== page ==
Young Kwok Siu v Fontana Gardens (IO) ([2012] 2 HKLRD 203) concerned the costs of repair works carried out at a residential estate in Causeway Bay. Repair works were carried out in 2006. The applicants were owners of units in the estate. The incorporated owners agreed in a meeting that the works would be carried out and the cost divided equally among the owners. The applicants paid the amount due from them pursuant to this resolution. Four years later they discovered that the DMC and sub-DMC required them to make payments calculated according to a ratio specified in the sub-DMC. They had each contributed around $58,000 too much and they now sought to recover the overpayment from the incorporated owners. They failed because they had made the payments with constructive notice of the terms of the DMC and sub-DMC. It would be unconscionable for them now to be able to recover the overpayment ([32]).

Had it not been for this, they would have been entitled to recover. The incorporated owners claimed that the contributions had passed through a sinking fund established to meet the requirements of para. 4 of Schedule 7 to the Building Management Ordinance. The incorporated owners claimed that this entitled them not only to set the level of the fund but also to specify the contributions to be made by individual owners. The Lands Tribunal disagreed. The paragraph empowers the manager to set up a sinking fund and the incorporated owners are to decide on the amount required. This paragraph, however, does not deal with how the liability to contribute to the fund is to be divided between the individual owners. The terms of the sub-DMC dealt with the liability of individual owners.

Are external walls common parts?

April 17, 2012

In Mei Foo Sun Chuen Stage VI v Grand Yield Knitters Ltd ([2012] HKEC 504) a flat owner had installed the exhaust unit for an air conditioner on the external wall of a building. The Incorporated Owners sought an injunction ordering its removal. They contended that the external wall was a common part and that the flat owner’s action amounted to the conversion of a common part to the flat-owner’s private use. The Lands Tribunal agreed. Reading the assignments together with the DMC it did not seem that there was an intention that the wall should be privately-owned by either the flat-owner or the developer. It made sense to think that the parties’ intention would usually be that the external walls would be a common part. Deputy Judge Roy Yu said that the exclusive use area included in an assignment must be:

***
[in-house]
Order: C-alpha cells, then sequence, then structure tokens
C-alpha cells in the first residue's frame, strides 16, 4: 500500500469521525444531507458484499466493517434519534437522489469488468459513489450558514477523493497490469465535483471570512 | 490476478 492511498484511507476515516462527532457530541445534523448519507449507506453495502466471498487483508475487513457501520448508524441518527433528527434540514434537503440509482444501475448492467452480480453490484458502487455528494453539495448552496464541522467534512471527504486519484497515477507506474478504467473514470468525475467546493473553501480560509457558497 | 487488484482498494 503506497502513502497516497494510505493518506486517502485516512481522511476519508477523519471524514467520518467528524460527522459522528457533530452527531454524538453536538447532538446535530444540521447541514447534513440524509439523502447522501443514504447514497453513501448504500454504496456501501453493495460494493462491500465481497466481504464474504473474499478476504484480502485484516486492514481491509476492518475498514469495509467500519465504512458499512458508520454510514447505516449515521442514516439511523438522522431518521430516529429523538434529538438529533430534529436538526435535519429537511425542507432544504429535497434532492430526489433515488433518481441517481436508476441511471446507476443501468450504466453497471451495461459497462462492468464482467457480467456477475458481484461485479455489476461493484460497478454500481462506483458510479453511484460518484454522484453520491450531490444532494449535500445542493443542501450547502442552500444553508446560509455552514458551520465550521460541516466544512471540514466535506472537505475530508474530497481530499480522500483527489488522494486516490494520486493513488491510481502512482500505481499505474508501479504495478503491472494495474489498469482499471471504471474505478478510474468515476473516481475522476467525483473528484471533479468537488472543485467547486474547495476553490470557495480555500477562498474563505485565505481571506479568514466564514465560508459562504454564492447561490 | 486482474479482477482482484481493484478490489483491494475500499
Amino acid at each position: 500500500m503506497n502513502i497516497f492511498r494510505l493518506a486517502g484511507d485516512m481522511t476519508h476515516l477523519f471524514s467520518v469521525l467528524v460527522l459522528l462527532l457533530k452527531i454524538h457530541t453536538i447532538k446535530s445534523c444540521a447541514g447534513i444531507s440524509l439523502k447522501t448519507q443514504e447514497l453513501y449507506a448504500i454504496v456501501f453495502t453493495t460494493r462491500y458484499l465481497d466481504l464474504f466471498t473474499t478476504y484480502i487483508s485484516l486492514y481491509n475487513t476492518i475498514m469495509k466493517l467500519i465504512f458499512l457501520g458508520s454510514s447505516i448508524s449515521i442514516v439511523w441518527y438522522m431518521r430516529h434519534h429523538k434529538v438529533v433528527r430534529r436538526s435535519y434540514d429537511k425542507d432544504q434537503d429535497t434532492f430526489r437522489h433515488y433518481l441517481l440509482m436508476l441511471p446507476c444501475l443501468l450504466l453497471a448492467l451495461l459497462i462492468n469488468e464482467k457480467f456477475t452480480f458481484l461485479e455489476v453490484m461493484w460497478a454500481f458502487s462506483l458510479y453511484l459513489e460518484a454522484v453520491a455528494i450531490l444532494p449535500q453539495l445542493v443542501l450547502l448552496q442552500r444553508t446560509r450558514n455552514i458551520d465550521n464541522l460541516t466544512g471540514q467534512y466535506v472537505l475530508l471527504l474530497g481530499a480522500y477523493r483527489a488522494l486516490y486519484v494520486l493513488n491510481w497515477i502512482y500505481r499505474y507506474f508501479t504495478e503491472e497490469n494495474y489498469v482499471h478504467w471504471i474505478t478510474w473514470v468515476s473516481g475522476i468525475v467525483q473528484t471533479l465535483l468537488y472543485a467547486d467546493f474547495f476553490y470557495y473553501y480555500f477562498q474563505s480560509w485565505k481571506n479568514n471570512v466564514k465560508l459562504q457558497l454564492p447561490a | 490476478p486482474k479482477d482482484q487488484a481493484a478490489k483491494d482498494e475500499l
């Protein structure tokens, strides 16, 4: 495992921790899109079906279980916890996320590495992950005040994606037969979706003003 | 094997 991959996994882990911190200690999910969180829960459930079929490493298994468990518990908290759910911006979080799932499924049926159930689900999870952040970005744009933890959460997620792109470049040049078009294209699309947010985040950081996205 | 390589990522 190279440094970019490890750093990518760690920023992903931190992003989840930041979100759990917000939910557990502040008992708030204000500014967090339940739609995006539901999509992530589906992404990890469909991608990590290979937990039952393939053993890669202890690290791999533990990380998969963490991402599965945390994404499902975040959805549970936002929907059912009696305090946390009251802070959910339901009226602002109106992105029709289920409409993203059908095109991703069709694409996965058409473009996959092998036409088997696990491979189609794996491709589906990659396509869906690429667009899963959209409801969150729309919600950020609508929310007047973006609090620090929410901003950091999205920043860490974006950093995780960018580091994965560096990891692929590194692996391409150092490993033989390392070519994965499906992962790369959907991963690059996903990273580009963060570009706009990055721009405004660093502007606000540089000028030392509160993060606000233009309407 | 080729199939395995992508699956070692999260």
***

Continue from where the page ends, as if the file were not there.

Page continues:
‘the space surrounded by the external walls and the ceiling and floor slab, with the surfaces of the ceiling, the floor and the inner surfaces of the walls. The enjoyment does not extend to the structure, namely the concrete walls and the floor slab.’

This approach is confirmed by the terms of the Building Management Ordinance.

The Tribunal also held that maintaining the exhaust units on the external wall amounted to a nuisance.

Incorporated owners must do everything reasonably necessary to enforce the DMC

March 2, 2012

In Bealieu Peninsula (IO) v Perfect China International Ltd ([2012] HKEC 294) PC owned house 31 in a development. For about a year, PC complained to the management of the incorporated owners about extensive alterations and additions being made by the neighbour at number 30. These were visible from number 31. The management tried (in vain) to gain access to number 30 to inspect the works, organised meetings between the neighbours and procured the involvement of the Government’s Buildings Department. The parties accepted that the DMC and section 18(1)(c) of the Building Management Ordinance required the incorporated owners to do everything reasonably necessary to enforce the DMC obligations. The Lands Tribunal had no hesitation in deciding that this duty had not been discharged by the actions taken and ordered the incorporated owners to do everything reasonably necessary; this included bringing proceedings against the owner of number 30 in respect of the works done in breach of covenant.

The management could not pass this burden onto the Buildings Department. The incorporated owners had their own duty to perform.